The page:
Tuesday, 28 December 2010


Eudora the ewe is sick. Really sick. She tried to tell me that she wasn't well yesterday. She didn't come running for her dinner like the others, and she was a bit...cuddly. Eudora is one of my orphans so she has her cuddly moments, but not usually during feeding time, unless she thinks she can ingratiate herself and get an extra handful of barley.

I thought she was just being sheepy - sort of unwell with something that would clear up as quickly as it had come on. Indigestion from too much grass maybe. I should have trusted my gut.

This evening I found her stood on her own (not a good sign), all four feet planted, her head held low and her neck stiffened. She didn't want to move. In fact, she acted as if she was blind. And she was grinding her teeth, which can be a sign of pain in animals.

I don't have a good working knowledge of sheep diseases yet, though my small flock has been putting me through my paces. I had to extrapolate from what I knew and trust my gut this time. My gut said it's a neurological something. Mike went to find the local shepherd for advice while I waited with Eudora. She ground her teeth and made pathetic bleating noises while I felt helpless, and guilty for not spotting it sooner.

Listeriosis - possibly. The shepherd sent Mike back with a megadose of antibiotic, which is meant to penetrate into the brain. We called Terry our vet for his opinion before I jabbed Eudora. He gave us the same diagnosis. It's definitely something meningio-encephalitic and that puts poor Eudora in the really sick category. I crossed my fingers and emptied half the syringe into each of her thigh muscles. She found some strength to fight me over that.

Mike and I used my jacket as a sling to carry her to the truck and lift her into the flatbed. I've put her in one of the horse stables and made her as comfortable as possible. We'll check on her every few hours to see if there's any improvement, and to make sure she doesn't cast herself or end up on her back. If she makes it through the night, she'll still need another week's worth of antibiotics.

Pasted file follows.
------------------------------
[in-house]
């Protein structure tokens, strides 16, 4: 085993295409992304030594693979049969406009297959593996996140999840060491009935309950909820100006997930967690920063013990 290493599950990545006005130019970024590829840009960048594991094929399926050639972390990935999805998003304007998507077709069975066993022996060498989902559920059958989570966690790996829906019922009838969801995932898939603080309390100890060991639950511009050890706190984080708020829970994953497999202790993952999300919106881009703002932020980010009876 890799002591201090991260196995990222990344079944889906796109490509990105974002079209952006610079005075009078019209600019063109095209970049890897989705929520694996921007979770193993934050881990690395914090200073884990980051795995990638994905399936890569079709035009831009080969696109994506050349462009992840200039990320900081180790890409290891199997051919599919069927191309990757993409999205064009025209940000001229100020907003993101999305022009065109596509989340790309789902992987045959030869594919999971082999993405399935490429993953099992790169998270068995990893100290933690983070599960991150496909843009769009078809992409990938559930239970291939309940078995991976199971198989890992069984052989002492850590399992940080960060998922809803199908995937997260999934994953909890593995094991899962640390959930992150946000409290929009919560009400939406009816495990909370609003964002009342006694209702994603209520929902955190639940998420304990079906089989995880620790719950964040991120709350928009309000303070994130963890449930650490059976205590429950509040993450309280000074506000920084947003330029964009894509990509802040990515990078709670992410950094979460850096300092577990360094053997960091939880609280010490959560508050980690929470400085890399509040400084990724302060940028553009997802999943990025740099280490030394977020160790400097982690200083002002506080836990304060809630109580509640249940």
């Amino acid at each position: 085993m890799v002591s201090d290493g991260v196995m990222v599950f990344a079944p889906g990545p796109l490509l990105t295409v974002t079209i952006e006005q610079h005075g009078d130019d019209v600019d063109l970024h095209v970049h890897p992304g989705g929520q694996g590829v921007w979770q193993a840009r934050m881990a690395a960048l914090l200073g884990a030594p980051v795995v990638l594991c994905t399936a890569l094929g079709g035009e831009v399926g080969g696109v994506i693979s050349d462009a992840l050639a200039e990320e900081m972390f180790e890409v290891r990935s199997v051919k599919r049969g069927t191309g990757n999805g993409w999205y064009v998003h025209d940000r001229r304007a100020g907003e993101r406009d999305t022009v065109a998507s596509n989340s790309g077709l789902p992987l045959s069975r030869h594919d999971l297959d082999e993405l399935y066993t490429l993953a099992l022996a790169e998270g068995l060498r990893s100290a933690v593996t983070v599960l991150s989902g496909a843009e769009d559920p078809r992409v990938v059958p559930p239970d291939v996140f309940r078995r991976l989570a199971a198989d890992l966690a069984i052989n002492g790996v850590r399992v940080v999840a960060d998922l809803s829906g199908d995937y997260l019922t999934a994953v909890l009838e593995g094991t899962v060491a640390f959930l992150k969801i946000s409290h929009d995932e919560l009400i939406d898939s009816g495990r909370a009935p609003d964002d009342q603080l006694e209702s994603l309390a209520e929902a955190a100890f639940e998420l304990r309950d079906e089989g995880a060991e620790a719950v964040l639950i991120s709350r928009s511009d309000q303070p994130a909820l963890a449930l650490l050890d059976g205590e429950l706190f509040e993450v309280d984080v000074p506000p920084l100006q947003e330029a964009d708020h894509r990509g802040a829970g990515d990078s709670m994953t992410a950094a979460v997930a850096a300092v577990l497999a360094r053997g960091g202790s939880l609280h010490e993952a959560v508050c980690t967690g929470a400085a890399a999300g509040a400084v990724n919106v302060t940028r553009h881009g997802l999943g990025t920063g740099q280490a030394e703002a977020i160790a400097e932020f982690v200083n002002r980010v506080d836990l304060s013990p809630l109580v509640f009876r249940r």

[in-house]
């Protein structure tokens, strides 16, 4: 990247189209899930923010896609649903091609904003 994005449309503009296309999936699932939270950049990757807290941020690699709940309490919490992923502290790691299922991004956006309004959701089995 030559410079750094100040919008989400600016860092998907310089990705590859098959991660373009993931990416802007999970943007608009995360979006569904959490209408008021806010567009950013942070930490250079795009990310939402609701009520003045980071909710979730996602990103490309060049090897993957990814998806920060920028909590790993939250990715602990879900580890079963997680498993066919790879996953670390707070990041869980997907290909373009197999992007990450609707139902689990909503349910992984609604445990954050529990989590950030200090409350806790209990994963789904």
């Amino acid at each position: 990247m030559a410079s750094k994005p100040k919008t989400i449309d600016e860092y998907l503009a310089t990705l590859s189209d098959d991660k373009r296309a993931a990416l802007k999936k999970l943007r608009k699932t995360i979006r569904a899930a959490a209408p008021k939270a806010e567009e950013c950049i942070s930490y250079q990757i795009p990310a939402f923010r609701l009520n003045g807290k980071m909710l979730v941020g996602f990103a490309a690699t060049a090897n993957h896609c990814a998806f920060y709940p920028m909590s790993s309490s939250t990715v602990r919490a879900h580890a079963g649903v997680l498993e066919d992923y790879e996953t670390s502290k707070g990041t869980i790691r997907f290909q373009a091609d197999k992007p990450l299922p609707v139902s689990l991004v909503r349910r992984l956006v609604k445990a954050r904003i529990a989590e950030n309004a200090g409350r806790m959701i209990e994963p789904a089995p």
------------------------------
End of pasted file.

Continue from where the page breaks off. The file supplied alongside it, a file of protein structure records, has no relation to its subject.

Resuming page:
The vet manual gives me a 30% chance of her recovery. I'll take what I can get. I don't want to lose a potential breeding ewe or a friend.


  1. Oh, Jen. I'm very sorry. It's stories like this that make me think I don't have the stomach for livestock. To see an animal suffering, and be unsure about what to do, how to alleviate the pain -- terrible.

    Here's to a full and speedy recovery for Eudora, and peace of mind for you, knowing you're doing everything you can.

  2. Sorry to hear about Eudora. It sucks when animals get sick. I'm keeping my fingers crossed and thinking good thoughts for her.

  3. Tamar - It's always your favorites isn't it? It's the Blondie Scenario all over again...

    It's hard to accept when you think you're following all the guidelines for good husbandry and nature still bites you in the arse.

    Kate - thanks for the kind words and thoughts. I know you've all been there with your own livestock.

  4. Bugger Jen. I'll keep my fingers crossed for you too. Livestock in Poppy Cottage is getting a bit thin on the ground. Lily is wondering if she could be next!!!!

  5. Fingers crossed. You're doing all you can reasonably do, all that can be done. It's terrible to feel helpless when your animals are sick. Hope the morning shows improvement.

  6. Colette & Sara - Eudora has made it through the night and she wagged her tail when she heard my voice at last check, but she's by no means out of the woods. Hopefully the vet will out this morning to see what he can do.

  7. Lesley Prior - http:devonfinefibres.wordpress.com - has dealt with either this or something very like this with her goats. i know that she gives them one hell of a lot of antibiotic to pull them through.

    I've just done a search on her site for listeriosis and it's very helpful. I know that goats and sheep have different med needs in this case, so amounts etc are likely to differ.

    HTH and good luck!